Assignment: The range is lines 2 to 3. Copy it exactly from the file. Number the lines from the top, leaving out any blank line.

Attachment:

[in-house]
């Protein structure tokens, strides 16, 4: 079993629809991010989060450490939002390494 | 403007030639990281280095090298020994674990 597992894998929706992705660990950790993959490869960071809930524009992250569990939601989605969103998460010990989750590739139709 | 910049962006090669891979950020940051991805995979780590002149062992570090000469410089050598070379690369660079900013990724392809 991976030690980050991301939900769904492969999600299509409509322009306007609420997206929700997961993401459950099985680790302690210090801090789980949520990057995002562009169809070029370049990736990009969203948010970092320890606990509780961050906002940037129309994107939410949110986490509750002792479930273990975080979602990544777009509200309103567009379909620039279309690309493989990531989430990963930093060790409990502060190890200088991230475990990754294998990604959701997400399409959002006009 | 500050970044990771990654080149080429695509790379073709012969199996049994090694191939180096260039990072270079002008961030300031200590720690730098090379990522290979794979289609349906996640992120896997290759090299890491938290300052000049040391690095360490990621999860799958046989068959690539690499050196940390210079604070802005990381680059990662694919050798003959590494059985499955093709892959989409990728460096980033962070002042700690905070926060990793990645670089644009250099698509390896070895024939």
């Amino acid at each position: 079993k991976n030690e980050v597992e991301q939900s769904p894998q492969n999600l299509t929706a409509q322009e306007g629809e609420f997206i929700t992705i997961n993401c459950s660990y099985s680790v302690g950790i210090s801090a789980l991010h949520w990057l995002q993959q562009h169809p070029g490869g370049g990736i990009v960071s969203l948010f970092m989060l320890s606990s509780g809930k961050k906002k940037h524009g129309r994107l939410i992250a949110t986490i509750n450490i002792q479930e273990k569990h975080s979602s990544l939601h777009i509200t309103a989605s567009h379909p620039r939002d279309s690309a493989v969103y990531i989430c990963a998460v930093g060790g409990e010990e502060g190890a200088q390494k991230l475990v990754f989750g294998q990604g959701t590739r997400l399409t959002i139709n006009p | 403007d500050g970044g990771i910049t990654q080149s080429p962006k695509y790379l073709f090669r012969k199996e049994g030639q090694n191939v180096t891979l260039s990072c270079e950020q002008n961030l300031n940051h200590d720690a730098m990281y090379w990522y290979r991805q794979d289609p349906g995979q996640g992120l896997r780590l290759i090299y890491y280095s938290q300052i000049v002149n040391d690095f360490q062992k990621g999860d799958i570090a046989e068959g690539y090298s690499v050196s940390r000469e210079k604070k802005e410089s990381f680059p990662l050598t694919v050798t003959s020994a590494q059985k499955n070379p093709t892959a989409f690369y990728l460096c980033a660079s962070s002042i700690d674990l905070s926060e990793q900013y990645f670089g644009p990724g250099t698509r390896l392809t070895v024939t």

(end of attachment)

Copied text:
């Protein structure tokens, strides 16, 4: 079993629809991010989060450490939002390494 | 403007030639990281280095090298020994674990 597992894998929706992705660990950790993959490869960071809930524009992250569990939601989605969103998460010990989750590739139709 | 910049962006090669891979950020940051991805995979780590002149062992570090000469410089050598070379690369660079900013990724392809 991976030690980050991301939900769904492969999600299509409509322009306007609420997206929700997961993401459950099985680790302690210090801090789980949520990057995002562009169809070029370049990736990009969203948010970092320890606990509780961050906002940037129309994107939410949110986490509750002792479930273990975080979602990544777009509200309103567009379909620039279309690309493989990531989430990963930093060790409990502060190890200088991230475990990754294998990604959701997400399409959002006009 | 500050970044990771990654080149080429695509790379073709012969199996049994090694191939180096260039990072270079002008961030300031200590720690730098090379990522290979794979289609349906996640992120896997290759090299890491938290300052000049040391690095360490990621999860799958046989068959690539690499050196940390210079604070802005990381680059990662694919050798003959590494059985499955093709892959989409990728460096980033962070002042700690905070926060990793990645670089644009250099698509390896070895024939």
């Amino acid at each position: 079993k991976n030690e980050v597992e991301q939900s769904p894998q492969n999600l299509t929706a409509q322009e306007g629809e609420f997206i929700t992705i997961n993401c459950s660990y099985s680790v302690g950790i210090s801090a789980l991010h949520w990057l995002q993959q562009h169809p070029g490869g370049g990736i990009v960071s969203l948010f970092m989060l320890s606990s509780g809930k961050k906002k940037h524009g129309r994107l939410i992250a949110t986490i509750n450490i002792q479930e273990k569990h975080s979602s990544l939601h777009i509200t309103a989605s567009h379909p620039r939002d279309s690309a493989v969103y990531i989430c990963a998460v930093g060790g409990e010990e502060g190890a200088q390494k991230l475990v990754f989750g294998q990604g959701t590739r997400l399409t959002i139709n006009p | 403007d500050g970044g990771i910049t990654q080149s080429p962006k695509y790379l073709f090669r012969k199996e049994g030639q090694n191939v180096t891979l260039s990072c270079e950020q002008n961030l300031n940051h200590d720690a730098m990281y090379w990522y290979r991805q794979d289609p349906g995979q996640g992120l896997r780590l290759i090299y890491y280095s938290q300052i000049v002149n040391d690095f360490q062992k990621g999860d799958i570090a046989e068959g690539y090298s690499v050196s940390r000469e210079k604070k802005e410089s990381f680059p990662l050598t694919v050798t003959s020994a590494q059985k499955n070379p093709t892959a989409f690369y990728l460096c980033a660079s962070s002042i700690d674990l905070s926060e990793q900013y990645f670089g644009p990724g250099t698509r390896l392809t070895v024939t």